Merchants of Doubt

I watched a documentary yesterday entitled Merchants of Doubt, which is based on a non-fictional book by Naomi Oreskes and Erik M. Conway. It centers around public relations (PR) specialists who play “experts” on TV, radio and other forms of media. These PR specialists are hired by corporations (e.g. ExxonMobil, Philip Morris, etc.) to undermine scientific consensus in the public domain in a field of study where they have no formal expertise.

For instance, Philip Morris would hire many of these specialists to appear on TV as “authorities” to convince the public that there was no scientific consensus regarding the health effects of tobacco. When pitted against actual scientific experts on TV, these “authorities” are often aggressive and argumentative, thereby seeming to subvert the scientist’s message in the eyes of the public.

One of the most startling revelations from this documentary (at least to me), was the role played by two prominent physicists, Fred Singer and Frederick Seitz. Both physicists have aided in legitimizing the claims against anthropogenic climate change. Strangely, both figures had also played a role “in helping the tobacco industry produce uncertainty concerning the health impacts of smoking”. According to Wikipedia, Singer has also publicly questioned “the link between UV-B and melanoma rates, and that between CFCs and stratospheric ozone loss”.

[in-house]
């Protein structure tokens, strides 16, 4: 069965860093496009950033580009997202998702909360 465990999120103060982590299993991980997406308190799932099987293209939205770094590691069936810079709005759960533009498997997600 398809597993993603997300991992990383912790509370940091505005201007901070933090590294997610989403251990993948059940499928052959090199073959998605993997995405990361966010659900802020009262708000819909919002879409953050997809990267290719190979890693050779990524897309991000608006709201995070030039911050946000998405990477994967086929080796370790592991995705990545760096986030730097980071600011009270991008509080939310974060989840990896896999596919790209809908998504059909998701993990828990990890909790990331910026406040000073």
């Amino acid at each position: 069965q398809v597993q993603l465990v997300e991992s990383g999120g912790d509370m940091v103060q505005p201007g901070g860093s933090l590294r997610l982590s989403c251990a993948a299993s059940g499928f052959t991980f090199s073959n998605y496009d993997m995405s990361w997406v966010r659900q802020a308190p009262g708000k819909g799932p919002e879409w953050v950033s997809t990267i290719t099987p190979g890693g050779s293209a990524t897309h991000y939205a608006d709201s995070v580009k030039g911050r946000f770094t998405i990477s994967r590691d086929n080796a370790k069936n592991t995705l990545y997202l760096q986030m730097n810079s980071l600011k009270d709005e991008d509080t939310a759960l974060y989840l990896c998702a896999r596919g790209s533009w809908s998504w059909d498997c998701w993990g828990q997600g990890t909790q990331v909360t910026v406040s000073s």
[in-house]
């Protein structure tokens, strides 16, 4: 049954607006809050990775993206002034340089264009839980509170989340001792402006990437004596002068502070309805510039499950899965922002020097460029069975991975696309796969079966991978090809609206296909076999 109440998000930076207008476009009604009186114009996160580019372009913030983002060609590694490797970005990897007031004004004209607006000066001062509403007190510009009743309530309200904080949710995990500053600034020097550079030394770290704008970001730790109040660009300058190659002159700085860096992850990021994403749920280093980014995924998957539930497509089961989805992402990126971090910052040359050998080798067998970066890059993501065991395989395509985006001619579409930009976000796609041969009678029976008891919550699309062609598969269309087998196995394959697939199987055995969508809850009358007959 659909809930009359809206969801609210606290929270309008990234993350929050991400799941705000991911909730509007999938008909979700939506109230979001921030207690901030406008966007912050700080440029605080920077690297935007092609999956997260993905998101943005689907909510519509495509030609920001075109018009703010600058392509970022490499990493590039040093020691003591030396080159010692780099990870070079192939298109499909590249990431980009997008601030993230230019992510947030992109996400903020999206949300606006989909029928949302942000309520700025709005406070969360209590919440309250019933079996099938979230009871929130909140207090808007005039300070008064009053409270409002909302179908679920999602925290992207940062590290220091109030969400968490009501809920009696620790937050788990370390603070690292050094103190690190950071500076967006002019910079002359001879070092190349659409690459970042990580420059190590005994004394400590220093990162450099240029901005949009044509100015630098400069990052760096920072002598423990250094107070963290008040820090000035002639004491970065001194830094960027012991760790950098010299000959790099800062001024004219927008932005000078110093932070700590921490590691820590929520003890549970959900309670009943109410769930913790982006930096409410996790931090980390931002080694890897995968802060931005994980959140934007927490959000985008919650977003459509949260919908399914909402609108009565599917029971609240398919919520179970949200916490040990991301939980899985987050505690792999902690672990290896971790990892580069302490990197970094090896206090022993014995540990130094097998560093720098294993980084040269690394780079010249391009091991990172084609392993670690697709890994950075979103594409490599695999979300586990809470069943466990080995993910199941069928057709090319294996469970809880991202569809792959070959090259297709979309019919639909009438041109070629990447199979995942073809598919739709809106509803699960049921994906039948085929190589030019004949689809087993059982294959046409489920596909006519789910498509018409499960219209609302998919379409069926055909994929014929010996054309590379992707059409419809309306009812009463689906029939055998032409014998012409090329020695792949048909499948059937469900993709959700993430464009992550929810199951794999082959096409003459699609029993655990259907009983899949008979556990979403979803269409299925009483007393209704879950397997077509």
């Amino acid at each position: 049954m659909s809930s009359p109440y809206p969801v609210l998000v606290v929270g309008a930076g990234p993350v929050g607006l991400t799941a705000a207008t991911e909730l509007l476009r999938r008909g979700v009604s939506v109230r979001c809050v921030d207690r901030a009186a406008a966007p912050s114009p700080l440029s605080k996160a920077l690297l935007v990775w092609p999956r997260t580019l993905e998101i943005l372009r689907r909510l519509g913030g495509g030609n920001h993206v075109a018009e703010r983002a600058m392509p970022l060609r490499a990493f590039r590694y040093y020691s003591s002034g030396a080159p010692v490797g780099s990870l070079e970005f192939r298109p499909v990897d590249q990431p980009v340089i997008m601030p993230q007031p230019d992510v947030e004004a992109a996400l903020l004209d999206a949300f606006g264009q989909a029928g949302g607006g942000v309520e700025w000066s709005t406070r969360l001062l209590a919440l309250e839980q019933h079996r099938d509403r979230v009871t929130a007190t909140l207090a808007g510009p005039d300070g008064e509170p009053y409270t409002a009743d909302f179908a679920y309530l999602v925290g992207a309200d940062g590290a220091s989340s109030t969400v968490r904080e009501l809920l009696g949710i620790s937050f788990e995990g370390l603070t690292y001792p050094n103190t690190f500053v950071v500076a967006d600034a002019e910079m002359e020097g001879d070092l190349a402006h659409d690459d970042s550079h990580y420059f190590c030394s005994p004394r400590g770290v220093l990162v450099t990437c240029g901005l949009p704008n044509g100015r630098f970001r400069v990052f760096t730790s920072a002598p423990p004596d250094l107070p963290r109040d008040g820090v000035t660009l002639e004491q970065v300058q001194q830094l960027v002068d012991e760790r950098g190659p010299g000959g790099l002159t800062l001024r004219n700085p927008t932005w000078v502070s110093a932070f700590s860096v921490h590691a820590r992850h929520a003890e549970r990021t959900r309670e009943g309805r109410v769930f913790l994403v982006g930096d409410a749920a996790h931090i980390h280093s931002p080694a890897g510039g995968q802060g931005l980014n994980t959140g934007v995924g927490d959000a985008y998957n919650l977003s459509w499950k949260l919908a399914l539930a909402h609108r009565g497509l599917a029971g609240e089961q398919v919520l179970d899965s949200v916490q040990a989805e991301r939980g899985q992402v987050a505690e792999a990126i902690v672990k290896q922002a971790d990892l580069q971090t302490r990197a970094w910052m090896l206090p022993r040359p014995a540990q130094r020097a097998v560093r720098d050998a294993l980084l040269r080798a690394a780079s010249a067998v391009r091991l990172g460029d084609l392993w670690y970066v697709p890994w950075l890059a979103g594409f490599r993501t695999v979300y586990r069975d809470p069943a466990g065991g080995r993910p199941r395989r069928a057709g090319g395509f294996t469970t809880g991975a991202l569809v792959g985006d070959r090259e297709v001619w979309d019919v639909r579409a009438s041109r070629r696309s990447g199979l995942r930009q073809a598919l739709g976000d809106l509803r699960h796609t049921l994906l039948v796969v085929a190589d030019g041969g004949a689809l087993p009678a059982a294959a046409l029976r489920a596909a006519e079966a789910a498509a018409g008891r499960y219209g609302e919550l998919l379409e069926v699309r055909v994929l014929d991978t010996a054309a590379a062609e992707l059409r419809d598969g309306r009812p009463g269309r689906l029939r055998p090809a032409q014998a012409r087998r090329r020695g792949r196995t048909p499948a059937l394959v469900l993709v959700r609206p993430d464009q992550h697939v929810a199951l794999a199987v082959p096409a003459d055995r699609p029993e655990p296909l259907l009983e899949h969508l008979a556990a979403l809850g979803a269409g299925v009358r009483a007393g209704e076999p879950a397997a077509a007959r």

Clearly, for these two physicists, there is a political element to these decisions, which cannot be based on sound scientific reasoning. It is deeply disturbing for me to know that the building in which I have worked for the previous few years, the Frederick Seitz Materials Research Laboratory, while an historic research facility, is named after a man who has purposefully eroded the public’s trust in the scientific consensus on anthropogenic climate change (paywall).

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